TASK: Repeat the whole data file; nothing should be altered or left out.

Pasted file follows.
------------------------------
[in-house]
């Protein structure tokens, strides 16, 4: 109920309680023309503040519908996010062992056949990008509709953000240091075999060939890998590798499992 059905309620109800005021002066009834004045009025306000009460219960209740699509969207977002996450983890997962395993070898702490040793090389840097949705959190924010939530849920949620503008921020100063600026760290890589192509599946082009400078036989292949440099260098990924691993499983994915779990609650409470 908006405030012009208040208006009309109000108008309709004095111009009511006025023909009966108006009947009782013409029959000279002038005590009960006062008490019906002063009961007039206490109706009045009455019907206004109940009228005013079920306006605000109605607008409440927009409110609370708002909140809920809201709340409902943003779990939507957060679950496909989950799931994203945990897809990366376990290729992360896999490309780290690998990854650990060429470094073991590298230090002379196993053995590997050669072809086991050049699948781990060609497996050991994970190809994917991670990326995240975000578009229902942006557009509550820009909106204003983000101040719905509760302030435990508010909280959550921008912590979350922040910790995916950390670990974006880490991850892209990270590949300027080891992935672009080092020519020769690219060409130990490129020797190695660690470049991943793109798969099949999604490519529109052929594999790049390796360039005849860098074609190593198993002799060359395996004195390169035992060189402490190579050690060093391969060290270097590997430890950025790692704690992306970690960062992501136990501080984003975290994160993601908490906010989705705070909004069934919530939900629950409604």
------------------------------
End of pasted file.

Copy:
[in-house]
């Protein structure tokens, strides 16, 4: 109920309680023309503040519908996010062992056949990008509709953000240091075999060939890998590798499992 059905309620109800005021002066009834004045009025306000009460219960209740699509969207977002996450983890997962395993070898702490040793090389840097949705959190924010939530849920949620503008921020100063600026760290890589192509599946082009400078036989292949440099260098990924691993499983994915779990609650409470 908006405030012009208040208006009309109000108008309709004095111009009511006025023909009966108006009947009782013409029959000279002038005590009960006062008490019906002063009961007039206490109706009045009455019907206004109940009228005013079920306006605000109605607008409440927009409110609370708002909140809920809201709340409902943003779990939507957060679950496909989950799931994203945990897809990366376990290729992360896999490309780290690998990854650990060429470094073991590298230090002379196993053995590997050669072809086991050049699948781990060609497996050991994970190809994917991670990326995240975000578009229902942006557009509550820009909106204003983000101040719905509760302030435990508010909280959550921008912590979350922040910790995916950390670990974006880490991850892209990270590949300027080891992935672009080092020519020769690219060409130990490129020797190695660690470049991943793109798969099949999604490519529109052929594999790049390796360039005849860098074609190593198993002799060359395996004195390169035992060189402490190579050690060093391969060290270097590997430890950025790692704690992306970690960062992501136990501080984003975290994160993601908490906010989705705070909004069934919530939900629950409604």